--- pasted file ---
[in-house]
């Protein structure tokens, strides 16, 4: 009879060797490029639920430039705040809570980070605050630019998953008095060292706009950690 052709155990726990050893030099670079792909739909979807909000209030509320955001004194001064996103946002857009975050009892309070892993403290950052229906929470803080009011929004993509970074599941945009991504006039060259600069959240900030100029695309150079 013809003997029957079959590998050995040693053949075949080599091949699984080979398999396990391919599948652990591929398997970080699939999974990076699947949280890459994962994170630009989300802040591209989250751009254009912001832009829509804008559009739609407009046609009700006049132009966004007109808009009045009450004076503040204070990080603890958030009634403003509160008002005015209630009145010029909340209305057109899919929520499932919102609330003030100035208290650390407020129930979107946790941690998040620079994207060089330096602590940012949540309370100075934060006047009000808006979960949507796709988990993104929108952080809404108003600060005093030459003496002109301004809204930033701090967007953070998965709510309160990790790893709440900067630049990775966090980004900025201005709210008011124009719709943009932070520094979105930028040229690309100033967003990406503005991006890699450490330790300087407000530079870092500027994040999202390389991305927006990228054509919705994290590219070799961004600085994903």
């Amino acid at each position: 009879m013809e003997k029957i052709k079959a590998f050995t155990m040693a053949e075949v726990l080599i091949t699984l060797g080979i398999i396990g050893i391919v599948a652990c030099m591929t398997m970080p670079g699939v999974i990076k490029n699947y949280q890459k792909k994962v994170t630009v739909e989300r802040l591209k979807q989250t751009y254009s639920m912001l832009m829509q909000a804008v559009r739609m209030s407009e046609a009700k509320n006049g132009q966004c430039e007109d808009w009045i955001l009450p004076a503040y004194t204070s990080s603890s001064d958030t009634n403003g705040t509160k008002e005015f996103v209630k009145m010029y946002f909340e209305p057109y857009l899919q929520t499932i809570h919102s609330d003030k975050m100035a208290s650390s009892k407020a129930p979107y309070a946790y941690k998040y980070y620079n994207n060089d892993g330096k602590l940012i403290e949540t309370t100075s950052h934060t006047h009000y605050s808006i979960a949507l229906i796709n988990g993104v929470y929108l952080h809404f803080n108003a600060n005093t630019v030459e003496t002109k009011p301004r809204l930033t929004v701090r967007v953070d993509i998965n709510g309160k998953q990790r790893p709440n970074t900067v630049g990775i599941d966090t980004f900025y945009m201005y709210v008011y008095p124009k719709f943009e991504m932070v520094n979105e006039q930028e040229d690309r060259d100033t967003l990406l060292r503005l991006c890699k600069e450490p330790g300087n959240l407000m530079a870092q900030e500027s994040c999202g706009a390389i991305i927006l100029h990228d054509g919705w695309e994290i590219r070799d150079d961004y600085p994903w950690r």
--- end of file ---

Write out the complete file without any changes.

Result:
[in-house]
């Protein structure tokens, strides 16, 4: 009879060797490029639920430039705040809570980070605050630019998953008095060292706009950690 052709155990726990050893030099670079792909739909979807909000209030509320955001004194001064996103946002857009975050009892309070892993403290950052229906929470803080009011929004993509970074599941945009991504006039060259600069959240900030100029695309150079 013809003997029957079959590998050995040693053949075949080599091949699984080979398999396990391919599948652990591929398997970080699939999974990076699947949280890459994962994170630009989300802040591209989250751009254009912001832009829509804008559009739609407009046609009700006049132009966004007109808009009045009450004076503040204070990080603890958030009634403003509160008002005015209630009145010029909340209305057109899919929520499932919102609330003030100035208290650390407020129930979107946790941690998040620079994207060089330096602590940012949540309370100075934060006047009000808006979960949507796709988990993104929108952080809404108003600060005093030459003496002109301004809204930033701090967007953070998965709510309160990790790893709440900067630049990775966090980004900025201005709210008011124009719709943009932070520094979105930028040229690309100033967003990406503005991006890699450490330790300087407000530079870092500027994040999202390389991305927006990228054509919705994290590219070799961004600085994903």
């Amino acid at each position: 009879m013809e003997k029957i052709k079959a590998f050995t155990m040693a053949e075949v726990l080599i091949t699984l060797g080979i398999i396990g050893i391919v599948a652990c030099m591929t398997m970080p670079g699939v999974i990076k490029n699947y949280q890459k792909k994962v994170t630009v739909e989300r802040l591209k979807q989250t751009y254009s639920m912001l832009m829509q909000a804008v559009r739609m209030s407009e046609a009700k509320n006049g132009q966004c430039e007109d808009w009045i955001l009450p004076a503040y004194t204070s990080s603890s001064d958030t009634n403003g705040t509160k008002e005015f996103v209630k009145m010029y946002f909340e209305p057109y857009l899919q929520t499932i809570h919102s609330d003030k975050m100035a208290s650390s009892k407020a129930p979107y309070a946790y941690k998040y980070y620079n994207n060089d892993g330096k602590l940012i403290e949540t309370t100075s950052h934060t006047h009000y605050s808006i979960a949507l229906i796709n988990g993104v929470y929108l952080h809404f803080n108003a600060n005093t630019v030459e003496t002109k009011p301004r809204l930033t929004v701090r967007v953070d993509i998965n709510g309160k998953q990790r790893p709440n970074t900067v630049g990775i599941d966090t980004f900025y945009m201005y709210v008011y008095p124009k719709f943009e991504m932070v520094n979105e006039q930028e040229d690309r060259d100033t967003l990406l060292r503005l991006c890699k600069e450490p330790g300087n959240l407000m530079a870092q900030e500027s994040c999202g706009a390389i991305i927006l100029h990228d054509g919705w695309e994290i590219r070799d150079d961004y600085p994903w950690r």